Get to know The Guild better by meeting our talented members! We have interesting and inspiring members all over the country doing amazing sewing and we want you to be able to share their work.
Meet Guild member, art quilter and teacher, Alicia Merrett.
What are you working on now?
Having had to take some time off teaching and other activities in the last year, I used some of the time to follow an online course on “Art on the iPad” taught by American quilt artist Susie Monday. I found it exhilarating and rejuvenating, and my new pieces are both a new path and a return to my first love: Colour.
There are many ways to create on the iPad. I start with my own original colour paintings, I then modify them using a variety of iPad apps, sometimes also using Photoshop in my computer. I then print them on fabric – I can do small pieces in my home printer, but the majority are printed by Spoonflower. They are an American firm but have a branch in Germany. They are not the cheapest but they produce the best, strongest colours, which is what I want. They are ecologically-oriented printers who use very little water in their processes.
The printed pieces are layered and then fairly heavily machine quilted.
I have now made several pieces, some smaller ones mounted on stretched canvases, some bigger ones where sections are joined together, and larger ones are being planned for the near future.
I also made a 3-D art book, which will be displayed in the Quilt Creations category at the Festival of Quilts 2019.
What is your favourite quilt that you’ve ever made?
It’s difficult to choose between a number of favourites. If pushed I would say “Port at Dusk Diptych”, which is an imaginary quilted map, highly regarded by a lot of people, and which has been shown very widely – in the UK, in several European countries, the US, South Korea. It is also featured in SAQA’s book “Art Quilts Unfolding” which traces the history of contemporary art quilts in the last 50 years.
Another favourite is “Yorke 1611” which was commissioned by the Quilters’ Guild and it is now in their collection. It was based on the pioneering 1611 map of York by John Speed, and the quilt was on display in York in 2012 as part of the 800th year celebrations of the City of York receiving its charter from King John.
The above pieces are map quilts, which I have been making for the last 12 years or so, and for which I am best known.
Who are your quilting heroes?
Several. My first crucial teacher was Nancy Crow, who changed my outlook on quilting. Then I took classes with Michael James, whose teachings were also very important to me from the art point of view. Other teachers whose input was very much appreciated and whose work I admire, are Carol Bryer Fallert-Gentry, Melody Johnson, and Sue Benner.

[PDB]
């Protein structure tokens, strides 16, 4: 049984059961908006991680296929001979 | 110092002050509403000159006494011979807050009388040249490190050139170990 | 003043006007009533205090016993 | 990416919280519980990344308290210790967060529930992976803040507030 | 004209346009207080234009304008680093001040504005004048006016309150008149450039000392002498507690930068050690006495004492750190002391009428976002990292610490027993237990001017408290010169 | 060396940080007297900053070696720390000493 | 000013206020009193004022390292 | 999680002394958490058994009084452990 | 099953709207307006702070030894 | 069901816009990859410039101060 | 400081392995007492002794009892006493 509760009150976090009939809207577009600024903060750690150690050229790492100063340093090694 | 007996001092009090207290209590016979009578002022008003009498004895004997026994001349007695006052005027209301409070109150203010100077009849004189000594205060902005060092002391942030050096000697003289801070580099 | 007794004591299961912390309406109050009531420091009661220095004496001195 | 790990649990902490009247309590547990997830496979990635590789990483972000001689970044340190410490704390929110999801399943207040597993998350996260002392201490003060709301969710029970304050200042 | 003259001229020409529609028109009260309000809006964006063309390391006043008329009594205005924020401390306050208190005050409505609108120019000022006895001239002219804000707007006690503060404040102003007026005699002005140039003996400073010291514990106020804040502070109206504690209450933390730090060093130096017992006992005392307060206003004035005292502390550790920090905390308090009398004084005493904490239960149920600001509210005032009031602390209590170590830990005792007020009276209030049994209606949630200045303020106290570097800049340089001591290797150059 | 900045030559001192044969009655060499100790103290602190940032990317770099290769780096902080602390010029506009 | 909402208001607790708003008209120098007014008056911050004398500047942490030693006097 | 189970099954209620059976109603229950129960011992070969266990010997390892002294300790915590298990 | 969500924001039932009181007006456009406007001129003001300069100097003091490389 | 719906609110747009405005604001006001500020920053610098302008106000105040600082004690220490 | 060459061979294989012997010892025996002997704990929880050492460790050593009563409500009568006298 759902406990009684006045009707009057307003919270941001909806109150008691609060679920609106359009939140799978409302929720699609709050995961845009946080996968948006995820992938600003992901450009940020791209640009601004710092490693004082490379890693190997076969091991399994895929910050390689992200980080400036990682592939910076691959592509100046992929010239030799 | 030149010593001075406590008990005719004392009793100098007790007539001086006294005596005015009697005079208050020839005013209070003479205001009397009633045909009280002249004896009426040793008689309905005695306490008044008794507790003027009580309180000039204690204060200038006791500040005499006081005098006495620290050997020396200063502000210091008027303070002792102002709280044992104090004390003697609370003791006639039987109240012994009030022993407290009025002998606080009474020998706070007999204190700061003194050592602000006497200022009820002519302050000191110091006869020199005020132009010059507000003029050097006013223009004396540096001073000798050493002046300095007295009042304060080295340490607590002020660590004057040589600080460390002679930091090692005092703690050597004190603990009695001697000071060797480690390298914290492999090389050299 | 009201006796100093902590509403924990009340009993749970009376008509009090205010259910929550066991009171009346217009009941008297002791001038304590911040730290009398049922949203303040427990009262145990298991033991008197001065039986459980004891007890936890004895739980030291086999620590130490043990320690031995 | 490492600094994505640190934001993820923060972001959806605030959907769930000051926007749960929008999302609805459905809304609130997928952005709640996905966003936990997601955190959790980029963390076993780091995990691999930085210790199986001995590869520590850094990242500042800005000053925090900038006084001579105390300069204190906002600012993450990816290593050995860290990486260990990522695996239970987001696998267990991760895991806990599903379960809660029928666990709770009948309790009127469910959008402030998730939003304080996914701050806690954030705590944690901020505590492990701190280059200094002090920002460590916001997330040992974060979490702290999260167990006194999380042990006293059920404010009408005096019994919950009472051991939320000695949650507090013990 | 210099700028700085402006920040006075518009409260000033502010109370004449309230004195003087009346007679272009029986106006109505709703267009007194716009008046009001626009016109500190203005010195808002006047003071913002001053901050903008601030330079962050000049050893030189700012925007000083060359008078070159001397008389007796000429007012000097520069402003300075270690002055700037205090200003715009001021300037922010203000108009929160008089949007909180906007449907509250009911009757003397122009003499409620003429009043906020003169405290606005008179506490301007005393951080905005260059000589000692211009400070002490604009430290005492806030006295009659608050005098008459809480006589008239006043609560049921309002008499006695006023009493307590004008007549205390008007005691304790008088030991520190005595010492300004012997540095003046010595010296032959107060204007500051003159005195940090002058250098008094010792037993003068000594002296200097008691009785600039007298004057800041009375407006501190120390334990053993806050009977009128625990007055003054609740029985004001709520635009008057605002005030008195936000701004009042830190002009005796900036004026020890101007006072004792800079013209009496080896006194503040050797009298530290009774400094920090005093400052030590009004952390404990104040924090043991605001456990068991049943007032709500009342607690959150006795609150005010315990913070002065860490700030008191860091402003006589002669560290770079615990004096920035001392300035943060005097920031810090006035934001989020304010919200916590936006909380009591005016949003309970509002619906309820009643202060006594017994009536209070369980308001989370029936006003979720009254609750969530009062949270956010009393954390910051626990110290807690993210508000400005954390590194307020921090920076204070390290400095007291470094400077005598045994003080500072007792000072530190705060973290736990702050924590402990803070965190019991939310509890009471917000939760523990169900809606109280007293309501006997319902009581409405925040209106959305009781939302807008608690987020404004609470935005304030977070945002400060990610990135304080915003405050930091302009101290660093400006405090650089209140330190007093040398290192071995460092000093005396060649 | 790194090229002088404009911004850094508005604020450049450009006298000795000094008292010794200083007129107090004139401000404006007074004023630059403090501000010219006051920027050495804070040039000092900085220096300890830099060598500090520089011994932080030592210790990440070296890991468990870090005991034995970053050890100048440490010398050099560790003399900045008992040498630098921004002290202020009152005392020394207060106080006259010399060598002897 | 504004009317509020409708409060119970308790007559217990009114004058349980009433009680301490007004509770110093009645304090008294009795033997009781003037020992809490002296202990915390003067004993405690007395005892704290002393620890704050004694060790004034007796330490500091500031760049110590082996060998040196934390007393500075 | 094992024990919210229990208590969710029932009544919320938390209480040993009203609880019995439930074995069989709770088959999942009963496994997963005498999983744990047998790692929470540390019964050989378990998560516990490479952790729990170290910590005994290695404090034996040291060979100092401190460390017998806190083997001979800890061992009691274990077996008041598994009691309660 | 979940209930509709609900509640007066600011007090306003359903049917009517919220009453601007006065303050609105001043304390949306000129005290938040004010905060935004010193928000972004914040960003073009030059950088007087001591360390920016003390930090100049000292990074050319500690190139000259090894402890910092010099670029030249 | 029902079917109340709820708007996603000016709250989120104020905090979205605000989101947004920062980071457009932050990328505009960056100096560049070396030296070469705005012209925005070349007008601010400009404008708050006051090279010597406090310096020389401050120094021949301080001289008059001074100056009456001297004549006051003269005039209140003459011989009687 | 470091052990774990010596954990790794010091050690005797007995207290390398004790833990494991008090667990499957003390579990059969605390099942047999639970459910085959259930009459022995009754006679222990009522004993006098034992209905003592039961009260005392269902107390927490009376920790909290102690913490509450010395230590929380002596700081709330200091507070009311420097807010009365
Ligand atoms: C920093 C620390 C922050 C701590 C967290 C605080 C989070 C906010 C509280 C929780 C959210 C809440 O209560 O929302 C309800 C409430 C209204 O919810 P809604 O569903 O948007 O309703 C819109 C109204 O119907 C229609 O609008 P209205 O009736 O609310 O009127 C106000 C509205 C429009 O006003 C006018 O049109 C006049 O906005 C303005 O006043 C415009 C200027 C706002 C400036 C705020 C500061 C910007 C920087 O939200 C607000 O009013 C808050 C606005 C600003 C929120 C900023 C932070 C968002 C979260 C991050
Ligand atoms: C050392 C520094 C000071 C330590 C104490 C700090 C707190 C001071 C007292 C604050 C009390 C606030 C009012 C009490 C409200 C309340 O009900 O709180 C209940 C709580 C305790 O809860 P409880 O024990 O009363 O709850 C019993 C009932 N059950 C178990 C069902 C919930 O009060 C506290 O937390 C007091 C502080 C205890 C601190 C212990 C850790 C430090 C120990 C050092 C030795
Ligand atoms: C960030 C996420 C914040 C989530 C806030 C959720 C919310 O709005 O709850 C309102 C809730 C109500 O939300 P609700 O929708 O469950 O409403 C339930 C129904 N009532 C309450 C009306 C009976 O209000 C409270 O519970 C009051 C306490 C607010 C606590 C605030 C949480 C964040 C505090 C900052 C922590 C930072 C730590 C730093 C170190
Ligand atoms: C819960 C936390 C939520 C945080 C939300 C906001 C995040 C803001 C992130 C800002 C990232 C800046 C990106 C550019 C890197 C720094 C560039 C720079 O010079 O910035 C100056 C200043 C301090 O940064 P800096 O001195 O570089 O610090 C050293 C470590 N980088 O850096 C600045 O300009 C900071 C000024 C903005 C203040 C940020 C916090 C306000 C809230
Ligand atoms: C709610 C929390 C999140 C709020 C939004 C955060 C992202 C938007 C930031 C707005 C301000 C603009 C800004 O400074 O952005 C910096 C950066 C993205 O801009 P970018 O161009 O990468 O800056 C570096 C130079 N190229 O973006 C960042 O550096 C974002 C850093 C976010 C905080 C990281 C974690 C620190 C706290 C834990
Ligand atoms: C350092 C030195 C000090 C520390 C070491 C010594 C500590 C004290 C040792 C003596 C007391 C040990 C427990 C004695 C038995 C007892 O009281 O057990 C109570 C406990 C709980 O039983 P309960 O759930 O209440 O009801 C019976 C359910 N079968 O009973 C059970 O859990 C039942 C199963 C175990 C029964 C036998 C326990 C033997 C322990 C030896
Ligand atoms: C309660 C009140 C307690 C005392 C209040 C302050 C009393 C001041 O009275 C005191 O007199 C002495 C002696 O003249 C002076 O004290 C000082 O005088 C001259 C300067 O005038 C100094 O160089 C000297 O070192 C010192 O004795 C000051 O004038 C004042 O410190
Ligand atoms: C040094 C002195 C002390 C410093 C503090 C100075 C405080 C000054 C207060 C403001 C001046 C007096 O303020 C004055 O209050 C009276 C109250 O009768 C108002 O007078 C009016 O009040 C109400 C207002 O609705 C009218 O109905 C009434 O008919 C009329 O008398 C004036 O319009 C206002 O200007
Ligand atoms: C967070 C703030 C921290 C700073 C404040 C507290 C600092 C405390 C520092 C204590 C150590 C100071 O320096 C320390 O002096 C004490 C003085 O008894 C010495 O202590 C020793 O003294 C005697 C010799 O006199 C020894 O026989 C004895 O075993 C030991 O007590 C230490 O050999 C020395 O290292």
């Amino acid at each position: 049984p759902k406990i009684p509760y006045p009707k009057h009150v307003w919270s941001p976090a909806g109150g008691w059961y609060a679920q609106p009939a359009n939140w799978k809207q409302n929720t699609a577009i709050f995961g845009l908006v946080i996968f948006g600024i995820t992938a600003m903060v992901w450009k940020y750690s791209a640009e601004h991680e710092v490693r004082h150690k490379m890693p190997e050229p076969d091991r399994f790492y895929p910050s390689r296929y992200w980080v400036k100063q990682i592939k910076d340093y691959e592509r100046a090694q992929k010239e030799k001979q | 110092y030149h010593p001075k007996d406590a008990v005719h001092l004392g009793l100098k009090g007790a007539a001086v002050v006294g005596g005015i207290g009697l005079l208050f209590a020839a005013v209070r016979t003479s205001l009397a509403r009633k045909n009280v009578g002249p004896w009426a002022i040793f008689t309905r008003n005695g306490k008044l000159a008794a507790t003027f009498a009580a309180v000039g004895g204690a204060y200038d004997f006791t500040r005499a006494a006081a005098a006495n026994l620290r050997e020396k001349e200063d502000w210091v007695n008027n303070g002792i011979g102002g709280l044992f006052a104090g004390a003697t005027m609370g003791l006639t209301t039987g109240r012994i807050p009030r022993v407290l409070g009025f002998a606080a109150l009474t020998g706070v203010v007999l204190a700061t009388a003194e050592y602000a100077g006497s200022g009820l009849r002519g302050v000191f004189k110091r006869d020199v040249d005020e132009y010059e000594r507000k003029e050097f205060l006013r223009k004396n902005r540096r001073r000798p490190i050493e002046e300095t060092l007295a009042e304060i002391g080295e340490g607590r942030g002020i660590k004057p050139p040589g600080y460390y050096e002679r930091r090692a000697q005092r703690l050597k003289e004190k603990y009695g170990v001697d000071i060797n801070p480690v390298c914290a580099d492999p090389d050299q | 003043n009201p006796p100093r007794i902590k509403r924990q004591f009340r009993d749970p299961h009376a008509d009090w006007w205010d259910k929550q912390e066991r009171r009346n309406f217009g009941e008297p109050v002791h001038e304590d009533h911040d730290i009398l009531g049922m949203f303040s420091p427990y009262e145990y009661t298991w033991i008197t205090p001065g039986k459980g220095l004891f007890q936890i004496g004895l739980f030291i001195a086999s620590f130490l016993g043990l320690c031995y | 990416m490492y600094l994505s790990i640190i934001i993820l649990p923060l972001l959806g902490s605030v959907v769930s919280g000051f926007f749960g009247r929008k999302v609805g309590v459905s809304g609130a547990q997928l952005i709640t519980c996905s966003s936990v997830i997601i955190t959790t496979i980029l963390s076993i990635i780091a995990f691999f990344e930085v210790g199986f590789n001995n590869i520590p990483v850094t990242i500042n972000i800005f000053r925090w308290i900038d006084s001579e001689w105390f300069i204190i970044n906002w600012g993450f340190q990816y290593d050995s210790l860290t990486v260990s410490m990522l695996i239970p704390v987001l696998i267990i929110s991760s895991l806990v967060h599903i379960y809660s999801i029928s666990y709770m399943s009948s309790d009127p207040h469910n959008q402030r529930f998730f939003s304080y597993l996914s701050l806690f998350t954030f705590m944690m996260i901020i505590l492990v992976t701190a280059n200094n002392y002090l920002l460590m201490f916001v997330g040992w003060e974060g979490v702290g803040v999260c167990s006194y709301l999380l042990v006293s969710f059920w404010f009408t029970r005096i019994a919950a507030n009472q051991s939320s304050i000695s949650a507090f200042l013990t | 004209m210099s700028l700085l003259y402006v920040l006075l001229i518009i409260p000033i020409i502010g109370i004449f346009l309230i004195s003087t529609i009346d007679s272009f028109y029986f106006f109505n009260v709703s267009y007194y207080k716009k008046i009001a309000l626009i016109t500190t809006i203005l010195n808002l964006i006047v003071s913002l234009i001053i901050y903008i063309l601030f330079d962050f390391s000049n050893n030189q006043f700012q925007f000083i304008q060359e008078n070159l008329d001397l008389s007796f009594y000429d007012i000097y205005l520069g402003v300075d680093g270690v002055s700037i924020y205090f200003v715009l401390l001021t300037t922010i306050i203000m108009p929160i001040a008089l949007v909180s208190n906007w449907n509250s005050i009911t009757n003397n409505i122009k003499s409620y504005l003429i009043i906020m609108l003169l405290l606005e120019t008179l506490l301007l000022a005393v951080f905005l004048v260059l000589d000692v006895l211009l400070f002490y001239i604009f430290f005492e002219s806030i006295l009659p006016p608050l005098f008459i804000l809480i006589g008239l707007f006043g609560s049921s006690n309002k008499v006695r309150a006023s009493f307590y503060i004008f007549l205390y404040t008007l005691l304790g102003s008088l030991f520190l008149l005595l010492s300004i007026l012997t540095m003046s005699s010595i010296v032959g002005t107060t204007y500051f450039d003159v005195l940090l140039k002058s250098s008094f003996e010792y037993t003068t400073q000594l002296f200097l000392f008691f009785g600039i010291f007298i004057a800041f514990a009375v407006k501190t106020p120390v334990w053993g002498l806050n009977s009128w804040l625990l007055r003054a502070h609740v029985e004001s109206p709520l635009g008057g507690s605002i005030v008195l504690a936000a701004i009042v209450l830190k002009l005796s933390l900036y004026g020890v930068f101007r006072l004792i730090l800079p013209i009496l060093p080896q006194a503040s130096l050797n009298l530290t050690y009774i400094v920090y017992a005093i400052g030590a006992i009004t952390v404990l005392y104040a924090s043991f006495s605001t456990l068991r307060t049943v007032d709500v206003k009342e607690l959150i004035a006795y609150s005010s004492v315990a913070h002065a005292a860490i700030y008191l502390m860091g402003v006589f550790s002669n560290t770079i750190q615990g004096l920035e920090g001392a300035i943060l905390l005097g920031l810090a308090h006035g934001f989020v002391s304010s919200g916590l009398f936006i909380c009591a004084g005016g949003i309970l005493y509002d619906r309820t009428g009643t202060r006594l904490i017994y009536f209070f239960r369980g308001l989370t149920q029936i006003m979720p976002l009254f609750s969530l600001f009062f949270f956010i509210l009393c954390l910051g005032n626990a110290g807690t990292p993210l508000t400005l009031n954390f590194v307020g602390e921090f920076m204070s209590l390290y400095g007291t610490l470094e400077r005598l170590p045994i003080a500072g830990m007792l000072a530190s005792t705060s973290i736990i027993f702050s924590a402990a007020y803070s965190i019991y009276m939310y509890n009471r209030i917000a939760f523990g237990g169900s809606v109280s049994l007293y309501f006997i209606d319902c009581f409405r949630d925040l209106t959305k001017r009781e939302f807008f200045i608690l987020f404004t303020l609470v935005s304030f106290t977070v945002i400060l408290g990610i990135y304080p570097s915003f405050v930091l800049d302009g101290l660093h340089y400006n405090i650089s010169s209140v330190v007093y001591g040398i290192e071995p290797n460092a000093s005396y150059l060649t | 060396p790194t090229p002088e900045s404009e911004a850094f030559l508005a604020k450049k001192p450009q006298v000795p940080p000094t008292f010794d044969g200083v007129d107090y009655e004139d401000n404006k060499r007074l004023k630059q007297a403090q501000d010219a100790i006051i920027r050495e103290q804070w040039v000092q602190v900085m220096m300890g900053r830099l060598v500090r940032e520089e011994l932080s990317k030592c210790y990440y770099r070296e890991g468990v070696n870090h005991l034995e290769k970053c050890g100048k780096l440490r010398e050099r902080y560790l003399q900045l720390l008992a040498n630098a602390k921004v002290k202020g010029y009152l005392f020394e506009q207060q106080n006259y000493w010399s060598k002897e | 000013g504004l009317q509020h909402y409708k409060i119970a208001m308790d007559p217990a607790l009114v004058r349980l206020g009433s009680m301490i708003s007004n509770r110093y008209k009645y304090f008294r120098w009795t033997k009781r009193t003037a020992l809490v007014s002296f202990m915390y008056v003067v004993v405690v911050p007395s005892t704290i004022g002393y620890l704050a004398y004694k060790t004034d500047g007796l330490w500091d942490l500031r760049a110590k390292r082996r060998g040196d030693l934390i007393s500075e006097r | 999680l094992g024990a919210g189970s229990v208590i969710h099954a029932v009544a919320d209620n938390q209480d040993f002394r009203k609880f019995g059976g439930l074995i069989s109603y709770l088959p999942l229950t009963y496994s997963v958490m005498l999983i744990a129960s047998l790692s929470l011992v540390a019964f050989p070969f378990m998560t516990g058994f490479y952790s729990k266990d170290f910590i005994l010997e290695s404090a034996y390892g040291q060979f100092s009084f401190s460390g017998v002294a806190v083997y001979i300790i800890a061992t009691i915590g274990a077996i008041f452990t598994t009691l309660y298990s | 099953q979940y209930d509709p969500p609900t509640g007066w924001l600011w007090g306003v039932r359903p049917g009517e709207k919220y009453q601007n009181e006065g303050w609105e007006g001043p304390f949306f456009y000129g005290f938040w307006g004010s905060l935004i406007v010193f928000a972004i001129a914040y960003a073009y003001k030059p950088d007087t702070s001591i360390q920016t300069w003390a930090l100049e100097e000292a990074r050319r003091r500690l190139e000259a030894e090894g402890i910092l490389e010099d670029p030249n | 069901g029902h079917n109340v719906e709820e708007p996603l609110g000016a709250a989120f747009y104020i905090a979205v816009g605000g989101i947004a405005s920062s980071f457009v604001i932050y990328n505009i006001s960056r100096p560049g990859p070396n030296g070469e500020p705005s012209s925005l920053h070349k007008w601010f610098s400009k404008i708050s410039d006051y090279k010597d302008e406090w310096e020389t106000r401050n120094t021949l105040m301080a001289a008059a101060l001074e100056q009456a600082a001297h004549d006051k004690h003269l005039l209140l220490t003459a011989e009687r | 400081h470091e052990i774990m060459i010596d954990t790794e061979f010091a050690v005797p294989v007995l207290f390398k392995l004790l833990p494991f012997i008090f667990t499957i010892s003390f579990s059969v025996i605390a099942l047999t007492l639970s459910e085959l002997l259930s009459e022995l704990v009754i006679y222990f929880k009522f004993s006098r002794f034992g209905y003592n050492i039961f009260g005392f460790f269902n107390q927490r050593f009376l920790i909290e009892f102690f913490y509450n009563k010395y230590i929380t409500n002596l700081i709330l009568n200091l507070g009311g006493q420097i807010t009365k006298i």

I am very fond of Korean Bojagi, and had the opportunity to attend a workshop with Chunghie Lee, who led the revival of this ancient Korean art for modern times. I believe it influenced my use of fine lines in my quilts and my maps.
I love the work of Linda Levin and Betty Busby, both American quilters almost unknown in the UK, but very much deserving our attention.
Can you recommend a good quilting read?
Years ago I read books by Nancy Crow and Michael James, and they all made a huge difference to my quilting. They are still relevant.
The quilts of Gee’s Bend were another great influence on me; there are several books about them. I saw them in New York when they were first exhibited and they made a strong impression.
I am interested in Afro-American quilting and another game-changer was Anna Williams: Her Quilts and Their Influence by Katherine Watts; and those by the late Jewish-American quilt collector Eli Leon, particularly Who’d Have Thought it: Improvisation in African-American Quilting. Unfortunately they are out of print, and second-hand copies, when found, can be very expensive.
I also strongly recommend Art Quilts Unfolding: 50 years of Innovation, Schiffer Publishing, 2018, which traces the history of contemporary art quilts in the last 50 years.
When did you join The Guild and why?
I joined the Guild in the mid-1990s when I started quilting. A friend invited me to attend the meetings of London Quilters, and soon after I joined the Guild. It was a brilliant thing to do and it led to meeting lots of like-minded people, attending exhibitions, showing my work, teaching, etc. Belonging to a community of wonderful and friendly people makes a huge difference to one’s progress as a quilter, and I strongly recommend it!
We are asking Members to tell us a bit about their sewing life using five simple questions. At the end of the interview each member suggests another to interview. This way we hope to bring you a wide range of makers from all corners of The Guild over the next weeks and months. If you know an inspiring quilter who we should feature, get in touch firstname.lastname@example.org and we’ll send out a copy of our questionnaire.